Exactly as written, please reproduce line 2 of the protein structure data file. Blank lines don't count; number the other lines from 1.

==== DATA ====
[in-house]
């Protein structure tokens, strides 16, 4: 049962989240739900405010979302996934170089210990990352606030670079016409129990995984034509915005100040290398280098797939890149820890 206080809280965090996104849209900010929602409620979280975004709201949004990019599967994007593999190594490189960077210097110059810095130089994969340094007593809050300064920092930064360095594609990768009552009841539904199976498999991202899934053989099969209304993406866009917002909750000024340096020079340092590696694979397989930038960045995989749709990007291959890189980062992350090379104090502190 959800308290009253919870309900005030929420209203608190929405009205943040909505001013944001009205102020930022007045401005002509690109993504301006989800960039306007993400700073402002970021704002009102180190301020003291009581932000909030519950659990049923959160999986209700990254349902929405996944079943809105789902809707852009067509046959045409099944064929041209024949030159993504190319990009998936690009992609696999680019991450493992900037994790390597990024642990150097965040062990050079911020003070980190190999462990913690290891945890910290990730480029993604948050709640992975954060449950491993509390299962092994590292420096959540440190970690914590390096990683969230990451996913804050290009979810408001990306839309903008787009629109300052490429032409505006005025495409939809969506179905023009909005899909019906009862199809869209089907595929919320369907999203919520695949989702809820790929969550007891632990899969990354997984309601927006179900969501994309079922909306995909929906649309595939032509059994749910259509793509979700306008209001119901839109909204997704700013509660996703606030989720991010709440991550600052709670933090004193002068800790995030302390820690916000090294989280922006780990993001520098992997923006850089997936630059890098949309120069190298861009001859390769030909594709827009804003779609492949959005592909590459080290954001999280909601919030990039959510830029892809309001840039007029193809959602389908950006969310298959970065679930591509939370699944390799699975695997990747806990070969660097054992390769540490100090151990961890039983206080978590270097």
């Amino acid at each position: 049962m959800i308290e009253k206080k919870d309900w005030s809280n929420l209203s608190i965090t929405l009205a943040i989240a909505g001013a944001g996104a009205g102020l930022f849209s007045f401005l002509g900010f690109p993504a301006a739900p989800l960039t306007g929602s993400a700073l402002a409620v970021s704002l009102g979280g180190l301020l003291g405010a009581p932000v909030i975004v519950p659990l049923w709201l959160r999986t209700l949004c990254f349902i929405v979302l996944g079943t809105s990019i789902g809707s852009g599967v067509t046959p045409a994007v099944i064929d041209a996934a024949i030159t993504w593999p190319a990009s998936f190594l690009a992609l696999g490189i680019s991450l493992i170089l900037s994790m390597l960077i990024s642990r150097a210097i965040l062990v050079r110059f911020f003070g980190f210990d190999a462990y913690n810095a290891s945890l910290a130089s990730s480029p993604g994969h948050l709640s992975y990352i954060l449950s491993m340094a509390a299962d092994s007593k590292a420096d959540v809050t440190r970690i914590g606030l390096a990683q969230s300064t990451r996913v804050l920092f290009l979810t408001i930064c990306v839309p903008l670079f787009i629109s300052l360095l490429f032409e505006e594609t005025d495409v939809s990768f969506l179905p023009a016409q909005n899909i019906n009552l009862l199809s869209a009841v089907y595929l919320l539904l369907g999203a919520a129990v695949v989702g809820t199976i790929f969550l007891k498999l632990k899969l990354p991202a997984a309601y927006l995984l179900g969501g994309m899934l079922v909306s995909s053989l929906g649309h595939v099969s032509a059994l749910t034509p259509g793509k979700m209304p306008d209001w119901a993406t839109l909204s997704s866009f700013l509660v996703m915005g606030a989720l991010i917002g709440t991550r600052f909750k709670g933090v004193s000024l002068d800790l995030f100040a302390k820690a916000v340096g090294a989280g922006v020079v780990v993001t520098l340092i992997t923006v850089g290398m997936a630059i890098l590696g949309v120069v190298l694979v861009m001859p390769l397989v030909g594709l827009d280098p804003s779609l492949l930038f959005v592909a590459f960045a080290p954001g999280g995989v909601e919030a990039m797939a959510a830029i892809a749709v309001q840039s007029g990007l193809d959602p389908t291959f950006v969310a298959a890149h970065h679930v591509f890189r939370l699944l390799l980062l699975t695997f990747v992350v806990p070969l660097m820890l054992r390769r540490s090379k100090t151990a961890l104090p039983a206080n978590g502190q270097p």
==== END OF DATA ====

């Protein structure tokens, strides 16, 4: 049962989240739900405010979302996934170089210990990352606030670079016409129990995984034509915005100040290398280098797939890149820890 206080809280965090996104849209900010929602409620979280975004709201949004990019599967994007593999190594490189960077210097110059810095130089994969340094007593809050300064920092930064360095594609990768009552009841539904199976498999991202899934053989099969209304993406866009917002909750000024340096020079340092590696694979397989930038960045995989749709990007291959890189980062992350090379104090502190 959800308290009253919870309900005030929420209203608190929405009205943040909505001013944001009205102020930022007045401005002509690109993504301006989800960039306007993400700073402002970021704002009102180190301020003291009581932000909030519950659990049923959160999986209700990254349902929405996944079943809105789902809707852009067509046959045409099944064929041209024949030159993504190319990009998936690009992609696999680019991450493992900037994790390597990024642990150097965040062990050079911020003070980190190999462990913690290891945890910290990730480029993604948050709640992975954060449950491993509390299962092994590292420096959540440190970690914590390096990683969230990451996913804050290009979810408001990306839309903008787009629109300052490429032409505006005025495409939809969506179905023009909005899909019906009862199809869209089907595929919320369907999203919520695949989702809820790929969550007891632990899969990354997984309601927006179900969501994309079922909306995909929906649309595939032509059994749910259509793509979700306008209001119901839109909204997704700013509660996703606030989720991010709440991550600052709670933090004193002068800790995030302390820690916000090294989280922006780990993001520098992997923006850089997936630059890098949309120069190298861009001859390769030909594709827009804003779609492949959005592909590459080290954001999280909601919030990039959510830029892809309001840039007029193809959602389908950006969310298959970065679930591509939370699944390799699975695997990747806990070969660097054992390769540490100090151990961890039983206080978590270097």